Proteins 2

Table of Contents
Biomolecules Gateway Page
Jmol Tutorial

In this module:

Secondary Structure
α Helices
ß Sheets
Tertiary Structure
Disulfide Bonds, Domains
Cofactors, Quaternary Structure
Protein Folding
Alzheimer's and "Mad-Cow" Diseases


In some of the proteins you have seen already, there have been other molecules bound, either covalently or noncovalently, to the proteins. These accessory molecules are called cofactors , and do specific things to help the proteins carry out their functions. For example, in hemoglobin (lower left), the cofactor heme binds the oxygen that is transported from the lungs to the other tissues of the body; the second image is zoomed in on one of the heme molecules. In alcohol dehydrogenase (third image), which is responsible for oxidizing alcohol to acetate in the liver, the cofactors nicotinamide adenine diphosphate (NAD), dimethyl sulfoxide (DMS) and Zn2+ work together to remove electrons from molecules of alcohol. The final image shows a close-up of the NAC, DMS and Zn2+ cofactors.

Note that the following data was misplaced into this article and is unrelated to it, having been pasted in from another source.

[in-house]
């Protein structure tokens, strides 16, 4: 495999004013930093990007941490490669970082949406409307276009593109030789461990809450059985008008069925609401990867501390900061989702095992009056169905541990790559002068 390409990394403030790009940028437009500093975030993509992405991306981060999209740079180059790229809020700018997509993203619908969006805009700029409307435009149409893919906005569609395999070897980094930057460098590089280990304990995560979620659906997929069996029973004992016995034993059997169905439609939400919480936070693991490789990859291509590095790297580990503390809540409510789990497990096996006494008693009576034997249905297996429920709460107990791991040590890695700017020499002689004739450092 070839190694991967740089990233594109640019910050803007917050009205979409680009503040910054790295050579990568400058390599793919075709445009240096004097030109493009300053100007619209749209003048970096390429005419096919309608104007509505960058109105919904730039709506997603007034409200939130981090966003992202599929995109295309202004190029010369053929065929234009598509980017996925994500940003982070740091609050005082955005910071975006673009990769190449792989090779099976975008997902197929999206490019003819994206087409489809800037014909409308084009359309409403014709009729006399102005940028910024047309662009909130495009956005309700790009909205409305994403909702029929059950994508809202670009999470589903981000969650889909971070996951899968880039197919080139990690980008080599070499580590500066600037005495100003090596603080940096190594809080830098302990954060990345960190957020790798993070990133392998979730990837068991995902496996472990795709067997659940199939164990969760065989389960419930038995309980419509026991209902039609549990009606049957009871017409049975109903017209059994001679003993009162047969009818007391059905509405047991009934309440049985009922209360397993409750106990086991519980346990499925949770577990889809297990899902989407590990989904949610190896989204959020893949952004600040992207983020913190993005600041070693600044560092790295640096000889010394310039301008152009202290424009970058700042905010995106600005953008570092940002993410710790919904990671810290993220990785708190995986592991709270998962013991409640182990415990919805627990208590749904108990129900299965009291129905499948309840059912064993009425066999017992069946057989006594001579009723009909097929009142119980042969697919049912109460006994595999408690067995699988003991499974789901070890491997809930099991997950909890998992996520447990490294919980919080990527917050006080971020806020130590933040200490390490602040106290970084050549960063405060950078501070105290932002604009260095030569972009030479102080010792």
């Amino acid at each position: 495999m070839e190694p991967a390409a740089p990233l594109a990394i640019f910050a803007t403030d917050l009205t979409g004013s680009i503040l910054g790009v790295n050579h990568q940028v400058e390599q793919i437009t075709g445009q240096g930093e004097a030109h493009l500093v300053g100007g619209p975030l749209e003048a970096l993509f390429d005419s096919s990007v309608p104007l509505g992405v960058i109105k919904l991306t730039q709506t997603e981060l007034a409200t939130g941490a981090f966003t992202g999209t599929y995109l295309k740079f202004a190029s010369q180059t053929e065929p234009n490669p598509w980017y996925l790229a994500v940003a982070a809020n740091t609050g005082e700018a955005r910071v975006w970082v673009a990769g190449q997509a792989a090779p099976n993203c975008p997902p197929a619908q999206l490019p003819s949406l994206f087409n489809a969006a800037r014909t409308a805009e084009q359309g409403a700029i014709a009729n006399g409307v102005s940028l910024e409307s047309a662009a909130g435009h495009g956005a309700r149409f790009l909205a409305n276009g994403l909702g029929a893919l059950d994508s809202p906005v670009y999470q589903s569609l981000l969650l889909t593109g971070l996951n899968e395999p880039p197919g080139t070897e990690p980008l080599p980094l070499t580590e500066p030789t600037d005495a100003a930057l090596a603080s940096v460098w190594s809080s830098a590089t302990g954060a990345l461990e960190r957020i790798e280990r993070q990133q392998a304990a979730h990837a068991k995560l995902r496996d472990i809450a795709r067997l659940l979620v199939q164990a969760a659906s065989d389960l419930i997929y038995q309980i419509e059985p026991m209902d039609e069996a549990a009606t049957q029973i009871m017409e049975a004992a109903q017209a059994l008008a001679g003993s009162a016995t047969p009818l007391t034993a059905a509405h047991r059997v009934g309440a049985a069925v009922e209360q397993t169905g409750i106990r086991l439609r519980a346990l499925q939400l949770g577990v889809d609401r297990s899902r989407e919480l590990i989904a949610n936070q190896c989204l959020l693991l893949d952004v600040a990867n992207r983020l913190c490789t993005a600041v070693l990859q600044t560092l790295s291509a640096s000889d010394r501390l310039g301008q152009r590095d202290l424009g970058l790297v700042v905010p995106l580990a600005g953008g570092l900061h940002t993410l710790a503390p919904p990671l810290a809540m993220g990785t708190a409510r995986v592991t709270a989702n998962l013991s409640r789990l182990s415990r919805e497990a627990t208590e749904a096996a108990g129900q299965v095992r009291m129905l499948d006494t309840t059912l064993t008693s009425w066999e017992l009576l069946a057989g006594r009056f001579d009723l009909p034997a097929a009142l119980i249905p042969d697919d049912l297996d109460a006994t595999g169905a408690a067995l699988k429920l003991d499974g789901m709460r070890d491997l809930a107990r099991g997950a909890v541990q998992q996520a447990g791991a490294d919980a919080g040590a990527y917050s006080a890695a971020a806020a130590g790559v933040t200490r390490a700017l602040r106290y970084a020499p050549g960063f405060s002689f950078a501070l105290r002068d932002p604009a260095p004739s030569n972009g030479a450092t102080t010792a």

Quaternary Structure

The fourth level of protein structure, quaternary structure , arises when more than one protein chain is present in the active protein. For example, the hemoglobin in your blood (shown at right) is composed of four chains which work together as two subunits (blue and yellow). When oxygen binds to one subunit of hemoglobin, the interactions between the subunits change. In other words, oxygen binding affects the quaternary structure. Quaternary structure is the usual mechanism for the processes known as allostery (in which binding of a molecule at one site on a protein has effects at other sites far away from that site) and cooperativity (in which binding of a molecule at one site in a multisubunit protein increases or decreases the likelihood that another molecule will bind at another site of the protein).

Cofactors and Quaternary Structure